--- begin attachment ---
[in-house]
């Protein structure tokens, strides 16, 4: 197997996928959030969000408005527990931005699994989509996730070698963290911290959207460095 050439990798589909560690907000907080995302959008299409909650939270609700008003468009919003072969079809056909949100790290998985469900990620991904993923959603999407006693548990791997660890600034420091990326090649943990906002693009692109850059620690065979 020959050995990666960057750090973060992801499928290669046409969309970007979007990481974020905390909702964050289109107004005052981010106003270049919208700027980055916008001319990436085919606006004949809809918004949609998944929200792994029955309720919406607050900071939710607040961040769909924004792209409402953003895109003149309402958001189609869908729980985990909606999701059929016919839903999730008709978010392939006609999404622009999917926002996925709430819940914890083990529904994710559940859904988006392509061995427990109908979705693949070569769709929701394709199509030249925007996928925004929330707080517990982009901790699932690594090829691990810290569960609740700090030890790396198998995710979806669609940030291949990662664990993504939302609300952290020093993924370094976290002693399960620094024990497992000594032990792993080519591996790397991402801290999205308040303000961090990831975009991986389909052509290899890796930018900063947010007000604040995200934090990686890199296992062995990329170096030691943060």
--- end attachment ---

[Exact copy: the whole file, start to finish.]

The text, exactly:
[in-house]
């Protein structure tokens, strides 16, 4: 197997996928959030969000408005527990931005699994989509996730070698963290911290959207460095 050439990798589909560690907000907080995302959008299409909650939270609700008003468009919003072969079809056909949100790290998985469900990620991904993923959603999407006693548990791997660890600034420091990326090649943990906002693009692109850059620690065979 020959050995990666960057750090973060992801499928290669046409969309970007979007990481974020905390909702964050289109107004005052981010106003270049919208700027980055916008001319990436085919606006004949809809918004949609998944929200792994029955309720919406607050900071939710607040961040769909924004792209409402953003895109003149309402958001189609869908729980985990909606999701059929016919839903999730008709978010392939006609999404622009999917926002996925709430819940914890083990529904994710559940859904988006392509061995427990109908979705693949070569769709929701394709199509030249925007996928925004929330707080517990982009901790699932690594090829691990810290569960609740700090030890790396198998995710979806669609940030291949990662664990993504939302609300952290020093993924370094976290002693399960620094024990497992000594032990792993080519591996790397991402801290999205308040303000961090990831975009991986389909052509290899890796930018900063947010007000604040995200934090990686890199296992062995990329170096030691943060």